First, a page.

Be Careful What You Wish For

For a long time, I despaired of ever having a fully equal partner, one who did exactly as much work as I did around the house and never expected me to do one bit more. Now, I’ve got one. This pretty much means we live in a filthy apartment and only eat food that people bring to us in cardboard and plastic. Turns out two times zero is zero. Oops.

Well, Al does a lot of laundry, and I try to Swiff and/or vacuum the dog hair before it gets organized and attacks, and somehow, the dishes eventually get done and the sheets and towels get changed and the toilet gets cleaned–albeit all of those things on a schedule that is undoubtedly preventing my mother’s soul from resting peacefully. Our theoretical standards are different–I was mortified to learn he invited a friend over last weekend while I was out; it certainly wasn’t company-clean, to my mind–but our practical standards are pretty similar, so it works. Basic hygiene is taken care of, and we’ll both get around to the clutter when we get sick of tripping over it, so we don’t fight about the state of the apartment, which is refreshing.

Cooking, however, is another story. Neither one of us is a talented or experienced cook, and neither one of us could stand doing it every night. One of us, though–who happens to me–enjoys doing it sometimes. And you’ll note I said “enjoys,” not “doesn’t mind” or “can tolerate.” I like cooking, when I feel like it–it’s just that that’s not very often.

Problem is, Al does not like it, and will not do it. That in itself is not a problem–I don’t care, don’t expect him to, and don’t feel in any way cheated because I occasionally do something he doesn’t. The problem is that he’s so concerned with keeping this relationship equal, he actually discourages me from cooking.

The other night, I decided to make baked potatoes with a bunch of crap on them for dinner. Just about as simple as it gets: put taters in hot box for one hour, chop vegetable crap, open packages of fatty crap, et voila. He was willing to let me go to that much effort without getting antsy about his lack of reciprocation. But then came the bacon issue…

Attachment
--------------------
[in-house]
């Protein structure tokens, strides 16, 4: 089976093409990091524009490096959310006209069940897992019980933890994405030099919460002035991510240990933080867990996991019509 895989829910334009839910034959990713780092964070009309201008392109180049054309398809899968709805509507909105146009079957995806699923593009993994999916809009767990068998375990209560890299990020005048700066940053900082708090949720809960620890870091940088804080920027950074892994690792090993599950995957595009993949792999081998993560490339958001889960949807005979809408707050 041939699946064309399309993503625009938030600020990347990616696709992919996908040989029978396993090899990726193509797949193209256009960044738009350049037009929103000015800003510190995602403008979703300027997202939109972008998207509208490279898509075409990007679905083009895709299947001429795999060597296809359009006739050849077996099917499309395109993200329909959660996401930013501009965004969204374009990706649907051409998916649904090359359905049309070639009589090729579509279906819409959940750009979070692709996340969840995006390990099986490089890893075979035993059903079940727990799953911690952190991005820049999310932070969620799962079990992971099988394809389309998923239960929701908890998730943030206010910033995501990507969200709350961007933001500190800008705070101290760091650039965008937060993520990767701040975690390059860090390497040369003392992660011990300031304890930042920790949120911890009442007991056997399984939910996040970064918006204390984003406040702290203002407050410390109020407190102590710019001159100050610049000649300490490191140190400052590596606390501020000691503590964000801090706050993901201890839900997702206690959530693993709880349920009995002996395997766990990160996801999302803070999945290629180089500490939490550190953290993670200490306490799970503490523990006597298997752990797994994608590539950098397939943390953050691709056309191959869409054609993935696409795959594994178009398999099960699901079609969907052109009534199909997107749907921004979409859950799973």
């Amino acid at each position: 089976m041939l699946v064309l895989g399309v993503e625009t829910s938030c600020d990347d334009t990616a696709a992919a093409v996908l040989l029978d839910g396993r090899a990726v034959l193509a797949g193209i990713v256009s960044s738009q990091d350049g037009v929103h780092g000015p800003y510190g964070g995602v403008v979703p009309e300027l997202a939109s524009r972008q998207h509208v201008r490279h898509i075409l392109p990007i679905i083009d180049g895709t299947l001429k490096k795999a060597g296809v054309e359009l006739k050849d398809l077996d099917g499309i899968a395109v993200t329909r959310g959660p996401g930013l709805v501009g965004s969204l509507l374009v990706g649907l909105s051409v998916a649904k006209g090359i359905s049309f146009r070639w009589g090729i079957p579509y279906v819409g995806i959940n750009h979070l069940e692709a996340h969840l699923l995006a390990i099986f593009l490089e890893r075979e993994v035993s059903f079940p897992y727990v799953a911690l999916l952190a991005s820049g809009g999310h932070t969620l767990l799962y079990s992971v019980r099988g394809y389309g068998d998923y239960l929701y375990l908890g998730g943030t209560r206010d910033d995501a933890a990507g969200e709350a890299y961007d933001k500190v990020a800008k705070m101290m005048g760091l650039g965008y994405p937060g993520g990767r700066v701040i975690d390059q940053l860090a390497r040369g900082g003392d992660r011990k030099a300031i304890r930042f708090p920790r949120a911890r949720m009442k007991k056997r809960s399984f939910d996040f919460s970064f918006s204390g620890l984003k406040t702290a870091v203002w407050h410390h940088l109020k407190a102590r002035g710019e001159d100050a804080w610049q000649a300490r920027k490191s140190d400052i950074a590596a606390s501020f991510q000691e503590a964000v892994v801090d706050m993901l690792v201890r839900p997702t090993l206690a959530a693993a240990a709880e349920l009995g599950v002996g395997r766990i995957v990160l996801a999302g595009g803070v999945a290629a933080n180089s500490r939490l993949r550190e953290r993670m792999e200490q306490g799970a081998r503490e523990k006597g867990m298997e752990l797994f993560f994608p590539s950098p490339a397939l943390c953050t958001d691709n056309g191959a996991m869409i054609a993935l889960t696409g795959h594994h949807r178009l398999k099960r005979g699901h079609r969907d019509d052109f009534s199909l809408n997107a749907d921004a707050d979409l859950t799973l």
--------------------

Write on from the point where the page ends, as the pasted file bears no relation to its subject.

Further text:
Before I went to the store, I asked him what he wanted on his potato. He listed the usual suspects, including “Bac-Os.”

Me: Baco-Os, or real bacon?
Al: Bac-Os.
Me: You actually prefer them?
Al: Yeah.

And so I bought Bac-Os for him and real bacon for me. Then he came into the kitchen while I was cooking the bacon for me.

Al: Wait, you’re actually making real bacon?
Me: Yeah.
Al: Oh… Can I have some of that?
Me: Of course, but why the hell did I buy Bac-Os?
Al: ‘Cause I wanted bacon, but I didn’t want to put you to a ridiculous amount of trouble.

Yes, folks, slapping bacon strips in a pan and flipping them once or twice constitutes a “ridiculous amount of trouble” in this house.

It’s sweet of him, really–and infinitely preferable to a guy who expects my vagina to produce a wholesome home-cooked meal every night–but for crying out loud, it’s okay to be “unequal” sometimes. Isn’t it?

I mean, Al has upgraded the technology in this apartment to levels I literally did not know were currently attainable. I can hit a button at the top of my keyboard and watch TV on my computer screen right now, if I feel like it. And if I use his wireless card, I can go anywhere with this computer and watch TV the same way. Before I met him, I not only didn’t know Slingboxes existed, I didn’t know wireless cards existed. The boy’s earned a couple strips of bacon with that shit.